An Interview with Gail Entrekin

Prize-winning poet, editor, publisher and teacher, Gail Entrekin, lives in the hills of San Francisco’s East Bay. Her books include ‘The Art of Healing’ (with Charles Entrekin) (2016), ‘Rearrangement of the Invisible’ (2012), ‘Change (Will Do You Good)’ (2005), ‘You Notice the Body’ (1998) and ‘John Danced’ (1988). She is co-publisher and Poetry Editor of Hip Pocket Press and Editor of the on-line literary magazine of the environment, Canary, founded in 2007.

For 25 years she taught English and Creative Writing in California community colleges and for many years she taught poetry to children through the California Poets in Schools program.

Gail, I know a few couples who both happen to be writers but they are few and far between. In your early days together, did you and your husband Charles bounce ideas off one another or influence one another in any way with regard to writing?

Charles and I met at a poetry reading which I was running at a bookstore on Market St. in San Francisco. I invited him to read and we went out for drinks with a lot of other poets afterward. I was totally taken by his presence and his work. A few days later he came over to my house, read my work, etc. It was a long, complicated road to getting together, but it has been a rich and rewarding 40-some years of reading poetry, discussing it, walking into each other’s office with a poem we’ve just read or just written in hand, full of excitement. We both knew poems by heart and tended to launch them when tipsy. Those were really good years. Now we each edit an online journal (me Canary, him Sisyphus) and write and read poetry. We both taught it for many years and later taught workshops together several times. I recommend being with someone with whom you share a pressing passion. Yes, there can be occasional professional jealousy, but we always rolled with it, wanting the best for each other.

Who are the writers who have influenced you the most? Can you see their influence reflected in your work or in the way in which you approach your work?

I majored in English Literature and my M.A. is also in Lit with an emphasis on Creative Writing, so I had a lot of exposure to traditional English language poetry. I loved the Romantics when I was younger and later fell in love with Dylan Thomas, Theodore Roethke, some of Eliot. I was always in love with the music of poetry. My dad used to recite poems to me, so I got a sense of the rhythms at an early age. Some of my favorite contemporary poets are Ellen Bass, Dorianne Laux, some Sharon Olds, Stephen Dunn. I think my admiration for Ellen’s and Dorianne’s work affects my narrative poetry: what to leave in, what to leave out, when to fall into metaphor and when to return to the bright details of the poem.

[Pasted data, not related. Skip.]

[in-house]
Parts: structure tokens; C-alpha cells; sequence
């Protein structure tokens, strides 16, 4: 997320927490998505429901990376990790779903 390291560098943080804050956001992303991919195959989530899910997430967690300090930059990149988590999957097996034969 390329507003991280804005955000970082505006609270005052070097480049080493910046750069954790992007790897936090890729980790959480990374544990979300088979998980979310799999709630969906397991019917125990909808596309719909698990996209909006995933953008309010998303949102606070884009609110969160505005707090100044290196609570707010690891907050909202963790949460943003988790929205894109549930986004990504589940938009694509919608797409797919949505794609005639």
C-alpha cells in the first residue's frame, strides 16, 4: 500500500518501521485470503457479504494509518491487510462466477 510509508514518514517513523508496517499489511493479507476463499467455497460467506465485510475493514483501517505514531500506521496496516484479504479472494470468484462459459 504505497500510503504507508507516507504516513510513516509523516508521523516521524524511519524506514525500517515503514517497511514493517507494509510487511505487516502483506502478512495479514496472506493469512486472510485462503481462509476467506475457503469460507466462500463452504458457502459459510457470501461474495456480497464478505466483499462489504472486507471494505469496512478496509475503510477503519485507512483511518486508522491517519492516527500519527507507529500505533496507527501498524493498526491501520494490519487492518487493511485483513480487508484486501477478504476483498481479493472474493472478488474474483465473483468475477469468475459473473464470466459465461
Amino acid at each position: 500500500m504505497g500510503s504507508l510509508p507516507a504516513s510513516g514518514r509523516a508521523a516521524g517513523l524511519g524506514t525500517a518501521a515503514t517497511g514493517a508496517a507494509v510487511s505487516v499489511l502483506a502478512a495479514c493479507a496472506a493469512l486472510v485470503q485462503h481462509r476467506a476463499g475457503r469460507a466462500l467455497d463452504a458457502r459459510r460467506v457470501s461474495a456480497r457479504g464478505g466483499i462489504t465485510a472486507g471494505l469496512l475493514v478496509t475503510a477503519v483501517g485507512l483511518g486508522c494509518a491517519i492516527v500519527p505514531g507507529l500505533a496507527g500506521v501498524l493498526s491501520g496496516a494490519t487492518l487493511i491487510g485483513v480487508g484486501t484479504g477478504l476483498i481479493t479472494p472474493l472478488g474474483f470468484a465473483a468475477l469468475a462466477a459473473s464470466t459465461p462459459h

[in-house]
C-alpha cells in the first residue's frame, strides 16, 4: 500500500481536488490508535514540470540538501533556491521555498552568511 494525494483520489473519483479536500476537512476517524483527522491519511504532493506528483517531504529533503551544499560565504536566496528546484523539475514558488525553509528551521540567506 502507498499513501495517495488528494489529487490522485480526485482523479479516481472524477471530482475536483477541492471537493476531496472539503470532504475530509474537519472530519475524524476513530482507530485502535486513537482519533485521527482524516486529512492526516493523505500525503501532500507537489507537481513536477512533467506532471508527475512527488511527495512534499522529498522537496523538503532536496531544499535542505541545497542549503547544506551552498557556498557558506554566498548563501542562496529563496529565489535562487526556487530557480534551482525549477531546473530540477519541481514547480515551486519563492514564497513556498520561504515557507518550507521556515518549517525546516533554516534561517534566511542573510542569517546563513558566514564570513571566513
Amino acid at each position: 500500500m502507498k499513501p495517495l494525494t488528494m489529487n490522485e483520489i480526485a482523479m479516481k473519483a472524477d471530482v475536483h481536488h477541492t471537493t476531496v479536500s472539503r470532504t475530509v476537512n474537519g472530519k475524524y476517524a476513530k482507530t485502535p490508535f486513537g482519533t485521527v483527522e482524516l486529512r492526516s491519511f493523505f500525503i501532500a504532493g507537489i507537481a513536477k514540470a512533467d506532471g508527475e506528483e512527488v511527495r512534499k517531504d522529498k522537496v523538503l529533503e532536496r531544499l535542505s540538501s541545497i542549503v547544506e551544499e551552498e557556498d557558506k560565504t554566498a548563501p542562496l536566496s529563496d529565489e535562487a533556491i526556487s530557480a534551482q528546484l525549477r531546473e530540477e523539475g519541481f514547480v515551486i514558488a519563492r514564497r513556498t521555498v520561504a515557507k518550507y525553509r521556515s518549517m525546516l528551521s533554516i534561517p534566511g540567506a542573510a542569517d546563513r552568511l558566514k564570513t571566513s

For many years you taught English and creative writing in community colleges in California. What, through that experience did your students teach you during that time?

I taught Poetry in the Schools for many years, and it was often difficult for me to face beginning writers, especially in the years (mostly 7th and 8th grade) where crowd control took precedence over sharing and teaching. It was very hard for me. So teaching in college was a bit of a relief, where most people were at least nominally interested in the subject. Creative Writing classes were a dream as people were very interested. Freshman English was a mixed bag and many people came in with a prejudice against poetry. I tried hard to go ahead and allow myself to share my own pleasure and joy in the work, as I do think that, ultimately, is the best way to teach it. I spent a lot of time paraphrasing and explaining the work. I taught Archibald MacLeish’s Ars Poetica as the definitive explanation of how poetry works. The few students who were or became enthusiastic about poetry were my reward. So I’d say they taught me how to teach them.